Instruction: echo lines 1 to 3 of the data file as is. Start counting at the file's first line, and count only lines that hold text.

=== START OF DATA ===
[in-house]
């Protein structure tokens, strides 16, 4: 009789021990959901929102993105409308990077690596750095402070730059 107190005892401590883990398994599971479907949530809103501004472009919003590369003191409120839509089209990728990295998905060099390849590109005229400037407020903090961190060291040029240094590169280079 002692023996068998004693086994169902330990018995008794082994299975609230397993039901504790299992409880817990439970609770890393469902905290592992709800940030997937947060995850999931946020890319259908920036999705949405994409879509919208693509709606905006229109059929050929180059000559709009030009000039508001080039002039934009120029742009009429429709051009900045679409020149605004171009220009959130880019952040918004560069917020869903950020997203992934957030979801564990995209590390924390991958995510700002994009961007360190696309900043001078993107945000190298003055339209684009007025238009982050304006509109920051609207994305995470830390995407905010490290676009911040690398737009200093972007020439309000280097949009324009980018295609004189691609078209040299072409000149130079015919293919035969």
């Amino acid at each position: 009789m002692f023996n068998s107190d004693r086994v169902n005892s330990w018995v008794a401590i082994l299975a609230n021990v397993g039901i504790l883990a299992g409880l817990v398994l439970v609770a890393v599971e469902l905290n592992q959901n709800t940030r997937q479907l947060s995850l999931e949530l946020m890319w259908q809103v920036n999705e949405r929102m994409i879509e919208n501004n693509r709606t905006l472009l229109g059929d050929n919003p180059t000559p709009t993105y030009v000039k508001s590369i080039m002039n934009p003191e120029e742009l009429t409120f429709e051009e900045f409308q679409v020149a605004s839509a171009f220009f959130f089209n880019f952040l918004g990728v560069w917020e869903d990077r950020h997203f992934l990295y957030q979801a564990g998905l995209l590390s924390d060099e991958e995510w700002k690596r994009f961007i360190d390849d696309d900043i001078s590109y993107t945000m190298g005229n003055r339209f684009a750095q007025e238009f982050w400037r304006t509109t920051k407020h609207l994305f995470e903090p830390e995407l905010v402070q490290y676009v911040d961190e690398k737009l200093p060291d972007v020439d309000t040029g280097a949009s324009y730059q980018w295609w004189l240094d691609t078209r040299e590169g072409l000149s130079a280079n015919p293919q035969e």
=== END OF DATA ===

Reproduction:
[in-house]
């Protein structure tokens, strides 16, 4: 009789021990959901929102993105409308990077690596750095402070730059 107190005892401590883990398994599971479907949530809103501004472009919003590369003191409120839509089209990728990295998905060099390849590109005229400037407020903090961190060291040029240094590169280079 002692023996068998004693086994169902330990018995008794082994299975609230397993039901504790299992409880817990439970609770890393469902905290592992709800940030997937947060995850999931946020890319259908920036999705949405994409879509919208693509709606905006229109059929050929180059000559709009030009000039508001080039002039934009120029742009009429429709051009900045679409020149605004171009220009959130880019952040918004560069917020869903950020997203992934957030979801564990995209590390924390991958995510700002994009961007360190696309900043001078993107945000190298003055339209684009007025238009982050304006509109920051609207994305995470830390995407905010490290676009911040690398737009200093972007020439309000280097949009324009980018295609004189691609078209040299072409000149130079015919293919035969």
């Amino acid at each position: 009789m002692f023996n068998s107190d004693r086994v169902n005892s330990w018995v008794a401590i082994l299975a609230n021990v397993g039901i504790l883990a299992g409880l817990v398994l439970v609770a890393v599971e469902l905290n592992q959901n709800t940030r997937q479907l947060s995850l999931e949530l946020m890319w259908q809103v920036n999705e949405r929102m994409i879509e919208n501004n693509r709606t905006l472009l229109g059929d050929n919003p180059t000559p709009t993105y030009v000039k508001s590369i080039m002039n934009p003191e120029e742009l009429t409120f429709e051009e900045f409308q679409v020149a605004s839509a171009f220009f959130f089209n880019f952040l918004g990728v560069w917020e869903d990077r950020h997203f992934l990295y957030q979801a564990g998905l995209l590390s924390d060099e991958e995510w700002k690596r994009f961007i360190d390849d696309d900043i001078s590109y993107t945000m190298g005229n003055r339209f684009a750095q007025e238009f982050w400037r304006t509109t920051k407020h609207l994305f995470e903090p830390e995407l905010v402070q490290y676009v911040d961190e690398k737009l200093p060291d972007v020439d309000t040029g280097a949009s324009y730059q980018w295609w004189l240094d691609t078209r040299e590169g072409l000149s130079a280079n015919p293919q035969e």